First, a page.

Electric air-source heat pumps in Toronto are a lower cost alternative and more efficient alternative to natural gas furnaces

March 15, 2024

Catherine Marshall

There’s misinformation about electric air-source heat pumps out there that could separate you from your money.

We’ll do our best to debunk them.

Urban myth #1
Natural gas furnaces are cheaper than heat pumps.

Heat pumps are the lowest-cost option for heating and cooling most homes in Canada. This finding is based on two recent reports:

These findings are the result of low heat pump operating costs. Heat pumps are unbelievably efficient, typically producing 300%-400% as much energy as the electricity that powers them. In comparison, high-efficiency natural gas furnaces are just 90-99% efficient.

It’s difficult to compare the cost of a heat pump to just a natural gas furnace as the heat pump replaces two systems in your home – the furnace and also the air conditioner.

Using the FlexPlex® an example, the cold climate heat pump wins out over the air conditioner/high-efficiency natural gas furnace, according to the Canadian Climate Institute’s calculator:

Cold Climate Heat Pump Heating and Cooling:                         $1516

Air Conditioner & Gas Furnace:                                                  $1730

Visit www.heatpumpcalculator.ca to try it for yourself.[2]

Urban myth #2
It’s too cold for heat pumps in Ontario

Cold-climate air-source heat pumps work well in Southern Ontario. They work to at least -30 degrees C. The coldest Toronto temperature recorded since 1960 was -25 degrees C.  

Heat pumps provide high levels of indoor comfort and warmth.

Heat pump technology is improving by leaps and bounds so by the time you shop for a heat pump, they may very well work below -30 degrees C.  

If your house is highly insulated and air-tight, you won’t notice the difference in heat pump performance on cold days. In fact, the FlexPlex® heat pump system works so well that if the temperature is set above 18 C it can feel a tad too toasty.

Urban myth #3
You need natural gas backup if you have a heat pump
Air source heat pumps work well in Toronto's climatic conditions to provide high levels of indoor comfort in cold weather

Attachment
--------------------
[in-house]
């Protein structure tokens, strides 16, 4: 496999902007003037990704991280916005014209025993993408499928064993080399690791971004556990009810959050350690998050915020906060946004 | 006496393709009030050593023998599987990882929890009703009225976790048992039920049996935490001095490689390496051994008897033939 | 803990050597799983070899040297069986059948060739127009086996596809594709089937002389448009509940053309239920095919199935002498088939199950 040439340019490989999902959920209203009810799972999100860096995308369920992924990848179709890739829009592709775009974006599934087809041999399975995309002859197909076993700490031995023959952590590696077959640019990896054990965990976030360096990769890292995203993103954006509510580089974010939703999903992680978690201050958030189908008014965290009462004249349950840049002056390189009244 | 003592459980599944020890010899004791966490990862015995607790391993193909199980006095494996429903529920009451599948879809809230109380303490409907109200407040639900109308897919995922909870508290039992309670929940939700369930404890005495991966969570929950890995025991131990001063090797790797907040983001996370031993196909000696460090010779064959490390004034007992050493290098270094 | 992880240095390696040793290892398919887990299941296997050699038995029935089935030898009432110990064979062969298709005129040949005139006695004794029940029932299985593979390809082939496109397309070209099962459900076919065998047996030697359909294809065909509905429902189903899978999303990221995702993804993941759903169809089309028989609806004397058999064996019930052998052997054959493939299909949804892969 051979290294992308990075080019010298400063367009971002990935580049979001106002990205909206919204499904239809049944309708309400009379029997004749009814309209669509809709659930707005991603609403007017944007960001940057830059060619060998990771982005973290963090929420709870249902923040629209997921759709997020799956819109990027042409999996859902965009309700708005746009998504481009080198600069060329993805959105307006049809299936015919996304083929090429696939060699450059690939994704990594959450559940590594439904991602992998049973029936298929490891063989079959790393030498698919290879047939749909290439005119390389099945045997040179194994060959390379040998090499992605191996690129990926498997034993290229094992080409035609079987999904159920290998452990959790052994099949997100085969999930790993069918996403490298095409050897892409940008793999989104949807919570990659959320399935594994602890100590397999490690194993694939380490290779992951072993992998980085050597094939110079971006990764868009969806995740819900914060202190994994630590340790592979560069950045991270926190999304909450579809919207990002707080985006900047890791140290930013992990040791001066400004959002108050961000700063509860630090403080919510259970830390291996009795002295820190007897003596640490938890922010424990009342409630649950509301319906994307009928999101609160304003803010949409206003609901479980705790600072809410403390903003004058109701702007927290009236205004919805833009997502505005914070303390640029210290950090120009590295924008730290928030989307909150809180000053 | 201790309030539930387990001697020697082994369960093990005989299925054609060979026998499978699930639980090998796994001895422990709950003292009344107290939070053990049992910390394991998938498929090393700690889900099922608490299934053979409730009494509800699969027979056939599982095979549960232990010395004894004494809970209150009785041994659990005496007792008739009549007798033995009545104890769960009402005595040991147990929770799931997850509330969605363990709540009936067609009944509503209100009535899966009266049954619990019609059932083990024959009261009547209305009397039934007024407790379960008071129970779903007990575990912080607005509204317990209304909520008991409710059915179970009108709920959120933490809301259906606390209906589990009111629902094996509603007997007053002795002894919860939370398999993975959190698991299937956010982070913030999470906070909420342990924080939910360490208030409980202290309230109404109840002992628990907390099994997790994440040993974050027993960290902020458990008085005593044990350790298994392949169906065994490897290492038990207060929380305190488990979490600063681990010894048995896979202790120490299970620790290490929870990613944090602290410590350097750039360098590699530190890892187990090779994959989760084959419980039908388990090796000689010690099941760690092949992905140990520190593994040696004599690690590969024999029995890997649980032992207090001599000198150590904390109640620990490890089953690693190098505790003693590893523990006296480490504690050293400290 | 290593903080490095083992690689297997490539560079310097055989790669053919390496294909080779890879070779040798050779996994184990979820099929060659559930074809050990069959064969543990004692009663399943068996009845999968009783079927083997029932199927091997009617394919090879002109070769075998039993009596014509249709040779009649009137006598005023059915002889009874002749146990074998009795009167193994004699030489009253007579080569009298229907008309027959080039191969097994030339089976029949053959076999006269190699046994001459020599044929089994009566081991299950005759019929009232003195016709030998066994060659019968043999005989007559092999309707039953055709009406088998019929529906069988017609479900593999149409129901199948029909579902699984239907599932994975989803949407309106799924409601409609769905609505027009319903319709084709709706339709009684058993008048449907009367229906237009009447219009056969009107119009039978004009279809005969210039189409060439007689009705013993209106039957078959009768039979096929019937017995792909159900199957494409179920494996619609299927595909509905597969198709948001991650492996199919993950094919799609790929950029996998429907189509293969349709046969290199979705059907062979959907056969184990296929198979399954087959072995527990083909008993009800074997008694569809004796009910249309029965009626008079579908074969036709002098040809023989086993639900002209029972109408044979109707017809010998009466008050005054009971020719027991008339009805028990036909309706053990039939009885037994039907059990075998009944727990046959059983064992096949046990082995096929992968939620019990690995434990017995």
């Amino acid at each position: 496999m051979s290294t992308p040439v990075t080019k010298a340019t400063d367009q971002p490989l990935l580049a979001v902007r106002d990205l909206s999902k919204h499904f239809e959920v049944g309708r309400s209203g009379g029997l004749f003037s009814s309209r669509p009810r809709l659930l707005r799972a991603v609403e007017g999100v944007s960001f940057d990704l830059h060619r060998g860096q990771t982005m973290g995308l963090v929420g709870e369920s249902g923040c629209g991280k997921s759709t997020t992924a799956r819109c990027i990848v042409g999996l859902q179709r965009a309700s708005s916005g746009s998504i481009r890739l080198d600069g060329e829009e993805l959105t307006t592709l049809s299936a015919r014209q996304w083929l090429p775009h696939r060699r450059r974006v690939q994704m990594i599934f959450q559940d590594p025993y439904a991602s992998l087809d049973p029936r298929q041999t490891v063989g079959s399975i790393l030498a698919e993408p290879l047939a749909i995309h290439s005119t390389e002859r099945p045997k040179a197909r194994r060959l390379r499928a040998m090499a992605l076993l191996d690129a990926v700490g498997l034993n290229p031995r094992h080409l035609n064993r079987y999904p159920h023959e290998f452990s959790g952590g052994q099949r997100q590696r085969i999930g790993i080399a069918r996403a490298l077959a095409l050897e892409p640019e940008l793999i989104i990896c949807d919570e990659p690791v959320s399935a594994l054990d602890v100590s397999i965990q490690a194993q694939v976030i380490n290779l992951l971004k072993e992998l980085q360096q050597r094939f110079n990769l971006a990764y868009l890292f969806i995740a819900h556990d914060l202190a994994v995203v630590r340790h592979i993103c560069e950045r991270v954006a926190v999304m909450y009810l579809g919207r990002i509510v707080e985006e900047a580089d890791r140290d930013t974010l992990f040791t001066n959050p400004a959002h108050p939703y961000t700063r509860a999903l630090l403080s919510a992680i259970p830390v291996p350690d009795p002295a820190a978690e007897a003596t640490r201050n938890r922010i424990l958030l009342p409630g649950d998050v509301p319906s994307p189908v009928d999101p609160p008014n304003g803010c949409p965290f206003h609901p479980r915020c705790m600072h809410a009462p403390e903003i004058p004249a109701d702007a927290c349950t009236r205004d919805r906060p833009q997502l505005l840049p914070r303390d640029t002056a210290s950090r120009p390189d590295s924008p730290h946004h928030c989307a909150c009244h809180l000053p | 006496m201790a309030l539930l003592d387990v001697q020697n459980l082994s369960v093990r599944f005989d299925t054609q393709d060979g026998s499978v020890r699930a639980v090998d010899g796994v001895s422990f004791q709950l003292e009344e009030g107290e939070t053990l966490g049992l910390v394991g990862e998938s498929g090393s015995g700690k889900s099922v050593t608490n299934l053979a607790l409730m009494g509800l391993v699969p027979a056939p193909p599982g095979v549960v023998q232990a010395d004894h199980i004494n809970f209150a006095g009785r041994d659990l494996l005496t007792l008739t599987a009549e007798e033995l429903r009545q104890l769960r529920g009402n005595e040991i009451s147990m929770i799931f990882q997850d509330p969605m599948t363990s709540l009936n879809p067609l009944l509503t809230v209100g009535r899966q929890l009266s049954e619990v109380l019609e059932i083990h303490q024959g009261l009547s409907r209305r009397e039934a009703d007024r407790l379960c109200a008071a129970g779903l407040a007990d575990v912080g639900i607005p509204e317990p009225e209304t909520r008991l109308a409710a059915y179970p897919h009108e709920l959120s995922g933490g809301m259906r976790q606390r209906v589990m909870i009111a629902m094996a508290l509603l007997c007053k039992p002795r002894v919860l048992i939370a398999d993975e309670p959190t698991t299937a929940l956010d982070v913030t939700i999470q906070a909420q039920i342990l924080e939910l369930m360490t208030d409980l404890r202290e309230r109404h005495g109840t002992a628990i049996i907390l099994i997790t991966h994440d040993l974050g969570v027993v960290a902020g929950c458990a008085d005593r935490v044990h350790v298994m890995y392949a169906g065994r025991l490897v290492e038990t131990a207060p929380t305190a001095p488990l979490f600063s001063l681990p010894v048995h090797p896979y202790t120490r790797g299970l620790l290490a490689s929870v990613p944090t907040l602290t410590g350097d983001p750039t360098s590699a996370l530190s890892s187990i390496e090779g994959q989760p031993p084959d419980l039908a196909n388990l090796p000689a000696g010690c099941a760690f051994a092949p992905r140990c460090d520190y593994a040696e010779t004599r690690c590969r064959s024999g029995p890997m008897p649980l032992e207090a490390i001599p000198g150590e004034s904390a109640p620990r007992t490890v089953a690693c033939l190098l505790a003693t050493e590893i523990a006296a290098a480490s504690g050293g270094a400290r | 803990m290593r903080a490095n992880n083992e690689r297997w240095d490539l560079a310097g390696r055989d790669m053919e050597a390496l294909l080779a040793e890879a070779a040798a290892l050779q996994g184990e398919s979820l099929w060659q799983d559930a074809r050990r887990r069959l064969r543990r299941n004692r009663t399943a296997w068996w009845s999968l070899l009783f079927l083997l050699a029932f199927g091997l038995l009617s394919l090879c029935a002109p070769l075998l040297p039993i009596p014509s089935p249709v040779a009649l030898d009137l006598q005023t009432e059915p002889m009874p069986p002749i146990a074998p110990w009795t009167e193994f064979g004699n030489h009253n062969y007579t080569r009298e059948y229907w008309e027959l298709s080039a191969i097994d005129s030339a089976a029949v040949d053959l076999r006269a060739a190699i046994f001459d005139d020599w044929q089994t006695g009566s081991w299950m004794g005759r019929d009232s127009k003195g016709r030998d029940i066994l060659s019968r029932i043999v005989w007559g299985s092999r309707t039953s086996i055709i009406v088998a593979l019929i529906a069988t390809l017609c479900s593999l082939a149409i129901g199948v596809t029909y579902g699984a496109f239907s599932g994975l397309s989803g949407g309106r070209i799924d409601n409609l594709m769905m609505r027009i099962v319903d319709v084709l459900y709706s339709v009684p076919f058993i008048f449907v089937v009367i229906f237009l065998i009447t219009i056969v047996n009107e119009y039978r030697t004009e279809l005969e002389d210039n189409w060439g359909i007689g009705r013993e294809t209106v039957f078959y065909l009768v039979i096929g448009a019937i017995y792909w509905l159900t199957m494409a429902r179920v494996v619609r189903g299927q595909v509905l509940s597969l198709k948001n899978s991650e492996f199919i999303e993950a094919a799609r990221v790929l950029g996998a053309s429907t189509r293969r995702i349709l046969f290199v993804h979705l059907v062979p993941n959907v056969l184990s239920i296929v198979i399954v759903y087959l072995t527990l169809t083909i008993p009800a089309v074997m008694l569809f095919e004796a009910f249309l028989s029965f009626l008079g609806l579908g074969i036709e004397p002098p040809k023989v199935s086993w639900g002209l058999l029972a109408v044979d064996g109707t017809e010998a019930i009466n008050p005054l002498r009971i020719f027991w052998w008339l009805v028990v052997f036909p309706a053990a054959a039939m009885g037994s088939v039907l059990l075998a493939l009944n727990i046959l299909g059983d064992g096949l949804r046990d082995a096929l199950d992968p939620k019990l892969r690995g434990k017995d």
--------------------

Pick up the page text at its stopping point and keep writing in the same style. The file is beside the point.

Some heating and cooling companies push the idea you need natural gas as a backup for a heat pump (probably based on information from the gas company).  What they’re suggesting is effectively adding a heat pump to a natural gas furnace.

Instead, some back-up electric heat – like an electric coil in the ductwork, or a heat-throwing electric fireplace – can do the trick if you home is well-insulated.

It’s only in very cold climates like Edmonton or Saskatoon that a more substantial back-up heating system is advised. 

Urban myth #4
You’re worse off with heat pumps than natural gas during a blackout
We compare the performance of heat pumps and natural gas furnaces during a power blackout

In an electricity failure, neither natural gas furnaces nor heat pumps will work.

All gas furnaces rely on electrically driven components to work. They also have safety systems that also prevent them from operating in a blackout.

In the case of the Flexplex, this highly insulated building will retain heat for a very long time. We expect that the electricity will be back on long before the building is cold.   

*The information in this article is based on Greenbilt’s research and our operating experience with heat pumps in our Flexplex® showcase home.


References

[1] “Cold-Climate Air Source Heat Pumps: Assessing Cost Effectiveness, Energy Savings and Greenhouse Gas Emission Reductions in Canadian Homes

[2] We made some adjustments to the calculator to make the assumptions realistic for the FlexPlex.

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